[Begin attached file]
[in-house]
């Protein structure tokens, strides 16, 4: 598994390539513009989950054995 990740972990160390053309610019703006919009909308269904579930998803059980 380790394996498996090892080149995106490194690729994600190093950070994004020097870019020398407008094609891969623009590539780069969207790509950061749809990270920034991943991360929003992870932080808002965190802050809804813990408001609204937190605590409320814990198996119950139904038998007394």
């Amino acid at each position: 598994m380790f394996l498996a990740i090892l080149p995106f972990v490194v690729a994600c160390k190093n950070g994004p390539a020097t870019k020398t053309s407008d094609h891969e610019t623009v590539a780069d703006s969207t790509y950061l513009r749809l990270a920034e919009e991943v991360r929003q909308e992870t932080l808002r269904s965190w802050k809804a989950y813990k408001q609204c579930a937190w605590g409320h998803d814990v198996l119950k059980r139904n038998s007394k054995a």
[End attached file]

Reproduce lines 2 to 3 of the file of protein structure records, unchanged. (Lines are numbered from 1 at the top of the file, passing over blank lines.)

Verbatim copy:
């Protein structure tokens, strides 16, 4: 598994390539513009989950054995 990740972990160390053309610019703006919009909308269904579930998803059980 380790394996498996090892080149995106490194690729994600190093950070994004020097870019020398407008094609891969623009590539780069969207790509950061749809990270920034991943991360929003992870932080808002965190802050809804813990408001609204937190605590409320814990198996119950139904038998007394």
């Amino acid at each position: 598994m380790f394996l498996a990740i090892l080149p995106f972990v490194v690729a994600c160390k190093n950070g994004p390539a020097t870019k020398t053309s407008d094609h891969e610019t623009v590539a780069d703006s969207t790509y950061l513009r749809l990270a920034e919009e991943v991360r929003q909308e992870t932080l808002r269904s965190w802050k809804a989950y813990k408001q609204c579930a937190w605590g409320h998803d814990v198996l119950k059980r139904n038998s007394k054995a």